“Can never forget the faces”: NDRF heroes talk about Turkey relief operations

Sandeep Tomar listened for six years to the tales of his former National Disaster Response Force (NDRF) colleagues who travelled to Nepal during the 2015 earthquake as part of the Indian rescue mission. Personnel of the paramilitary forces are deputed to the NDRF for seven years, and during the final year of Tomar’s assignment, he had begun to fear he would never take part in an overseas heroic expedition.

Later, on February 6, as a series of earthquakes struck Turkey and Syria, resulting in one of the most devastating natural disasters in recent history, he was told to pack his luggage.

India started Operation Dost with the intention of aiding the Turkish authorities with relief activities, and dispatched NDRF and Indian Army forces. Since Nepal in 2015, no NDRF crew had participated in an international SAR operation of this type.

Tomar was called up within hours of the occurrence.

“On February 6, at 11.30 a.m., I was instructing a group of volunteers at the NDRF campus when I was informed that we needed to prepare for a mission in Turkey. We were instructed to bring our possessions and go to the administration office immediately. As first responders, we are required to always have our belongings packed. “Within an hour, we were outside the administration office submitting online paperwork for our passports,” explained Tomar.

His comrades Amarpal Singh and Neeraj Kumar, among others, stood in line outside the administration office on the 8th battalion campus of the NDRF.

Four vehicles carrying 51 individuals left for Hindon airport at 6 p.m. Tomar was present in one.

It was long after midnight when they departed. Inside the special flight to Turkey, the 51 men, now known as the “India 10 team,” attempted to notify their families of their journey. At 2:50 am, Constable Neeraj sent a WhatsApp message to his wife, whose number was saved in his phone as “Madam” “Main ja raha hoon. Bye. (I am leaving. Farewell),” the telegram read.

On February 7, Tomar’s wife was born. At 3 a.m., he sent her a text that read, “Happy Birthday, my life partner. Alright Bye Bye. Apno aur bacho ka khayal rakhna. Take care of yourself and your children on your birthday. “Happy Birthday once more!”

As the special plane carrying NDRF officers and two dogs, Honey and Rambo, departed Indian soil, the rescuers had their own questions. For instance, Neeraj questioned if they would be able to function efficiently in a foreign nation due to the language barrier, while Amarpal Singh practised driving on the right side of the road in his thoughts. The NDRF had obtained 11 cars from India so that they would not have to rely on the Turkish authorities who were handling the disaster. Once they landed, a third officer observed the mountains surrounding the airport, estimated that the temperature was below zero, and hoped that the Indo-Tibetan Border Police (ITBP) winter coats would keep them warm.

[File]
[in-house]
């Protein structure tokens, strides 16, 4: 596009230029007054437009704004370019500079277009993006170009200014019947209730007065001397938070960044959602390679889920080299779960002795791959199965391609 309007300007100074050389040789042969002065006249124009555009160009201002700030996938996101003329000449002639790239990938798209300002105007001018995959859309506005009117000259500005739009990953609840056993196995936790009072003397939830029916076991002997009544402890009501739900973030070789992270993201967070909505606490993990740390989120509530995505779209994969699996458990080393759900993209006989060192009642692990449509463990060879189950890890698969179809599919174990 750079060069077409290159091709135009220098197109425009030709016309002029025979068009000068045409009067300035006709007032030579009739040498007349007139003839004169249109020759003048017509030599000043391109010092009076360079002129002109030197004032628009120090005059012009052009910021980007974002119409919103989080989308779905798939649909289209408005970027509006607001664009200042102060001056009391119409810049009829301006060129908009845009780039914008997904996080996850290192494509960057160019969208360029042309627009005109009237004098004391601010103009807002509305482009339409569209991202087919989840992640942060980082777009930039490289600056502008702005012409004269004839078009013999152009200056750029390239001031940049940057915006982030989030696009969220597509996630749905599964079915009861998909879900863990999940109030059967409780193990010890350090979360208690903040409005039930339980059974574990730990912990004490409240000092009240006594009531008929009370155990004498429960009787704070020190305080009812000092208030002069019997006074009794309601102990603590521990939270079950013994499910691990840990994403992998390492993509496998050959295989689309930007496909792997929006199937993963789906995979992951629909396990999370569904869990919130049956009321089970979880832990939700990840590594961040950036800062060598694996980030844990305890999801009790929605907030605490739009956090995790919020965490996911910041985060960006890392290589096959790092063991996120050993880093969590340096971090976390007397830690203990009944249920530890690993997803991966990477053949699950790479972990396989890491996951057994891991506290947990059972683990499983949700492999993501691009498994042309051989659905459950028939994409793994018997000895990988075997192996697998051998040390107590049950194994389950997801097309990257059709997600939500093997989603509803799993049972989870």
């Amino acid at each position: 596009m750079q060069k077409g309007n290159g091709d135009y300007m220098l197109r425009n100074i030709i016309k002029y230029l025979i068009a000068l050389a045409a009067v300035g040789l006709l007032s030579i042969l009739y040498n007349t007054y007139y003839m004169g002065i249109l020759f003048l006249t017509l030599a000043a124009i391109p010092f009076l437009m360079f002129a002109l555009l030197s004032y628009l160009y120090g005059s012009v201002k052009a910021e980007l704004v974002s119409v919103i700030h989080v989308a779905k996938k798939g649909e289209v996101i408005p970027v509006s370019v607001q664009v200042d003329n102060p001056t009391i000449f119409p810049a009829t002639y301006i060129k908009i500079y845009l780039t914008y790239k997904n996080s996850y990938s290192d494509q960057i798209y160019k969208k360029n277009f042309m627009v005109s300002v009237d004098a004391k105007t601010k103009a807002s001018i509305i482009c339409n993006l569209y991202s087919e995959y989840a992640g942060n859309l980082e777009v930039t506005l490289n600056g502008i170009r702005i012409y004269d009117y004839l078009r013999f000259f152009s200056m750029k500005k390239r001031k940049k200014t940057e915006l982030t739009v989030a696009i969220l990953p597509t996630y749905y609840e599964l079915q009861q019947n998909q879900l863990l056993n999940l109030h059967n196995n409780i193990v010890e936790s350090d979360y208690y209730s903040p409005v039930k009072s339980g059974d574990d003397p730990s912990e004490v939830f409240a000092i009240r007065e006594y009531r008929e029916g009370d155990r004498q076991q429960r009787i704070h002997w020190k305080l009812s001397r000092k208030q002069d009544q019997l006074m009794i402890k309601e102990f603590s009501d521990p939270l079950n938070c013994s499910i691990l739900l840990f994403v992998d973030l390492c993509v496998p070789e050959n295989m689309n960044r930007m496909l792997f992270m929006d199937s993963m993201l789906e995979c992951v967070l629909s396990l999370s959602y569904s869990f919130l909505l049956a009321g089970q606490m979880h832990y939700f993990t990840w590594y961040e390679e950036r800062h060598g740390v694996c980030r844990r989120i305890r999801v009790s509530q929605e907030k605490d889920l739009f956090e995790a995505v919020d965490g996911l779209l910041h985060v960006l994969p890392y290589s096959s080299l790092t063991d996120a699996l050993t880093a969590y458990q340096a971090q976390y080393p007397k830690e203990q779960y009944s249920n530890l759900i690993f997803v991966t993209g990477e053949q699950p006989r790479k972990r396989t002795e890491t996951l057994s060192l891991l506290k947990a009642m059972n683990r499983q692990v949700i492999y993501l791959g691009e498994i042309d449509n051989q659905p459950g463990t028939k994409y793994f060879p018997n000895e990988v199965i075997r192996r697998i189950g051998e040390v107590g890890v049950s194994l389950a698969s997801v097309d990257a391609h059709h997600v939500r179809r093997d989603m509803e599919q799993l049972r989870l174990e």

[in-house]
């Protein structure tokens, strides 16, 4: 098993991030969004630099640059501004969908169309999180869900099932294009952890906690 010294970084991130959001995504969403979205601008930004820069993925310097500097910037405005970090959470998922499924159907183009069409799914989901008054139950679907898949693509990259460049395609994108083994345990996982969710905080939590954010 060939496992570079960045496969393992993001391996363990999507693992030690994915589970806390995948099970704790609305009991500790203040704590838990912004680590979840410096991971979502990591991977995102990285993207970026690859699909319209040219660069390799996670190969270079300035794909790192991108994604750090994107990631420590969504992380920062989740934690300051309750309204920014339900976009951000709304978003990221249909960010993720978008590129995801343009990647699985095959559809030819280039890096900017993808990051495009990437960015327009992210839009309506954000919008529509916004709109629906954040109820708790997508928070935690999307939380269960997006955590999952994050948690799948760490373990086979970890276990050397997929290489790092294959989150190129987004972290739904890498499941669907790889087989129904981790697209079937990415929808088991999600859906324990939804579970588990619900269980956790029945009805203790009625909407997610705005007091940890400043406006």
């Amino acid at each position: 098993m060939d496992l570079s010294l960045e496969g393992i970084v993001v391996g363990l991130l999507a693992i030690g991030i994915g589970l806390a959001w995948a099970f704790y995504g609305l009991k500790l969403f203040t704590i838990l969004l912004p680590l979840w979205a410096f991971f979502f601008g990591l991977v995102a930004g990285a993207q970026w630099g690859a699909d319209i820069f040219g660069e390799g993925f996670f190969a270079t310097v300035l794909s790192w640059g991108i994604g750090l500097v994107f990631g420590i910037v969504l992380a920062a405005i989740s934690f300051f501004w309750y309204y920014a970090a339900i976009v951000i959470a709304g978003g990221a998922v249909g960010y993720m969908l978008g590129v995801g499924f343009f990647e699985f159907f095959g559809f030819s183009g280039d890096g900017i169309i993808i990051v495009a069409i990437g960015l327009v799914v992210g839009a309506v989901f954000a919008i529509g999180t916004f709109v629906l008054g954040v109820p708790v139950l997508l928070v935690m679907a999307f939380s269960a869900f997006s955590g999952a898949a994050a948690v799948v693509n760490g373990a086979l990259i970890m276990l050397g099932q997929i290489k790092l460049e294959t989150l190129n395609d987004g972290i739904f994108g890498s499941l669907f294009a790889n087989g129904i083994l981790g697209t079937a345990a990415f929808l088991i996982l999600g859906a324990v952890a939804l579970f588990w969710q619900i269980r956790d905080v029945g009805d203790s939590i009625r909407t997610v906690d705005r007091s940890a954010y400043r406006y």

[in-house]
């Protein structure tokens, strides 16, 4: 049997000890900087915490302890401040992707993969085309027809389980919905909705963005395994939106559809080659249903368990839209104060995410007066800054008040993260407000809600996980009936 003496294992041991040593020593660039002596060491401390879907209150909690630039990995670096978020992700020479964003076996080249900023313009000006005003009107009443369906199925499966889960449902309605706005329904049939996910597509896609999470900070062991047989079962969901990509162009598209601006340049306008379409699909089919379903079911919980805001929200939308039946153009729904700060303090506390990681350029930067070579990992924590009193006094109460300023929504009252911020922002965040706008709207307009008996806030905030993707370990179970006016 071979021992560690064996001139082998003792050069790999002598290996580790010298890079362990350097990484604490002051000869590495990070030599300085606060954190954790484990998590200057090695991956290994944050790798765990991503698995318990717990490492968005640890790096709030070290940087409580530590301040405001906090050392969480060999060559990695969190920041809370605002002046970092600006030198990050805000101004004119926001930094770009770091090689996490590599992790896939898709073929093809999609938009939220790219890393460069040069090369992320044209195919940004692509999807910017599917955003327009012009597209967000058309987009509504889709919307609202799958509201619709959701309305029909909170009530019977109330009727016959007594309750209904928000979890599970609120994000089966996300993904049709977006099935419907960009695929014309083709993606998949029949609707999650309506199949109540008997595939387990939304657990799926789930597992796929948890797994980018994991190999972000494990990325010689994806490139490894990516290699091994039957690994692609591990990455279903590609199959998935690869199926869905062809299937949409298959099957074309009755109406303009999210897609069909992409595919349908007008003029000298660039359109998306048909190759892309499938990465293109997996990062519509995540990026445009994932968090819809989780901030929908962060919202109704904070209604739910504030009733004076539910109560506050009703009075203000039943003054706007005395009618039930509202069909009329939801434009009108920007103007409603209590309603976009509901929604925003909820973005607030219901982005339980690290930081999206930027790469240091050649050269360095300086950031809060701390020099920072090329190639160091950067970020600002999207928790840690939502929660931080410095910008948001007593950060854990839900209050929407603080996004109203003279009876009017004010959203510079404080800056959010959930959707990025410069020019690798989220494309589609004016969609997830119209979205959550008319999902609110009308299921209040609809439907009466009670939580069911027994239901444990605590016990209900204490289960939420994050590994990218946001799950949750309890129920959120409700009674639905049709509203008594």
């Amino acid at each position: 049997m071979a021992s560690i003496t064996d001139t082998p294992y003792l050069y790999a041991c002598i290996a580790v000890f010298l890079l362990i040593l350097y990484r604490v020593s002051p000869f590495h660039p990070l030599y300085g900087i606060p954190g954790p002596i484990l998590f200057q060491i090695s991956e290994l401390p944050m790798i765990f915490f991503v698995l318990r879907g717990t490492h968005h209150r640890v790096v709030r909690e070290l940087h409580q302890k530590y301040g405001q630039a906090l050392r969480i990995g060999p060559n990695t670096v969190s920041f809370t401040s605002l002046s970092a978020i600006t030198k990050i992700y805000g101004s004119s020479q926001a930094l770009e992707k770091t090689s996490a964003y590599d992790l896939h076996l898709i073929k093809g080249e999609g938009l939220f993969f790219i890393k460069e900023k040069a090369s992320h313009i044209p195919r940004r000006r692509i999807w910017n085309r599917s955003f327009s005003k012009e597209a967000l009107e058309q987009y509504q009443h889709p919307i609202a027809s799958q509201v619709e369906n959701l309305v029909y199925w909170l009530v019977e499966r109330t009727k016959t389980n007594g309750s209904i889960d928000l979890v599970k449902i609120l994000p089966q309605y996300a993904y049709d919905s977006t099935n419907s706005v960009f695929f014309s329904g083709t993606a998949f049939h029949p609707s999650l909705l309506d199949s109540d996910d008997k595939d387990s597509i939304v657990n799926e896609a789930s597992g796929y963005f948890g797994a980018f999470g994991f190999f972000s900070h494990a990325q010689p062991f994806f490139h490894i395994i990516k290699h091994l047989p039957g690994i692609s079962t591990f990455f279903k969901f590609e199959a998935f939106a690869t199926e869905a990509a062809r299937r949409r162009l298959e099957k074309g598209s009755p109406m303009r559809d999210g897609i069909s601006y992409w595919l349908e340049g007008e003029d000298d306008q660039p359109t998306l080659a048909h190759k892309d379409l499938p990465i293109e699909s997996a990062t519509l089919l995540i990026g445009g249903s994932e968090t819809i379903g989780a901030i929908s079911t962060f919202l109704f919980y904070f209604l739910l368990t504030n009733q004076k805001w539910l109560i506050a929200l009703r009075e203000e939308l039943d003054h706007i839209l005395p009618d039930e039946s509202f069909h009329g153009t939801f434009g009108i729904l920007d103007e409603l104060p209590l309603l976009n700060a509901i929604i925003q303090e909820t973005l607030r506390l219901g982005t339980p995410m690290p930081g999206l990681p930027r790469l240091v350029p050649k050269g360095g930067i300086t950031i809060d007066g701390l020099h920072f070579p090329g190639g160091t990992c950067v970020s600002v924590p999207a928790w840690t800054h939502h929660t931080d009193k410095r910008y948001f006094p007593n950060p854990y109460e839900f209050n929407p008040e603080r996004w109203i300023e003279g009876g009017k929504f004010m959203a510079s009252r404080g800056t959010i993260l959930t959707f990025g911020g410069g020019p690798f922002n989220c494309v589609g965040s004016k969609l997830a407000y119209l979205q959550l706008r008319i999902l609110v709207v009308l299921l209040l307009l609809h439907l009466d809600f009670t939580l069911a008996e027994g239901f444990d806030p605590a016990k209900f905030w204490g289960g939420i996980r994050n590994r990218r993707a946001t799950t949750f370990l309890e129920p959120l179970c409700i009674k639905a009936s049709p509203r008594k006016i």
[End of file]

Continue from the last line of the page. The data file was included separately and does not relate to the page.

“Upon landing in Turkey, we immediately donned our India uniforms and commenced work. I will never forget the scene on our approach to Gaziantep, one of the worst-affected cities, which I will never forget. It resembled a lockdown from the year 2020, with only emergency vehicles on the road. The main distinction was that the majority of structures had been levelled,” remarked Tomar.

Three NDRF teams – India 10, India 11, and India 12 – traversed various disaster-stricken areas, and news of their rescue activities began to reach India and their families. A six-year-old girl and an eight-year-old girl were miraculously rescued by the teams about eighty-four hours after the initial earthquake struck the country.

“I will never forget the face of the elderly guy who pleaded with us for days to locate his brother who was locked within. An international team had already inspected the location and left. The man remained stationary in front of a six-story structure. We discovered the body of his sibling beneath a bed among the rubble. We informed him that his sibling had passed away. He was unable to even cry. “His tears had dried up,” Tomar stated.

Neeraj stated that they discovered the body of a man in his forties holding his deceased son in Gaziantep. “He had fiercely gripped his son’s body to save him.”

Amarpal Singh stated that another team discovered the bodies of a family of five who had perished when their home fell. “Wherever we went, the scene was identical. Unfortunate family hope for a miracle and waiting outside the ruins.”

Most NDRF personnel who spoke with HT said they now have a story to tell about a time when they proudly represented India — and it’s not just a story about a rescue mission they participated in while their families back home prayed for their safety; it’s also a story about people losing their loved ones, homes, and lives.

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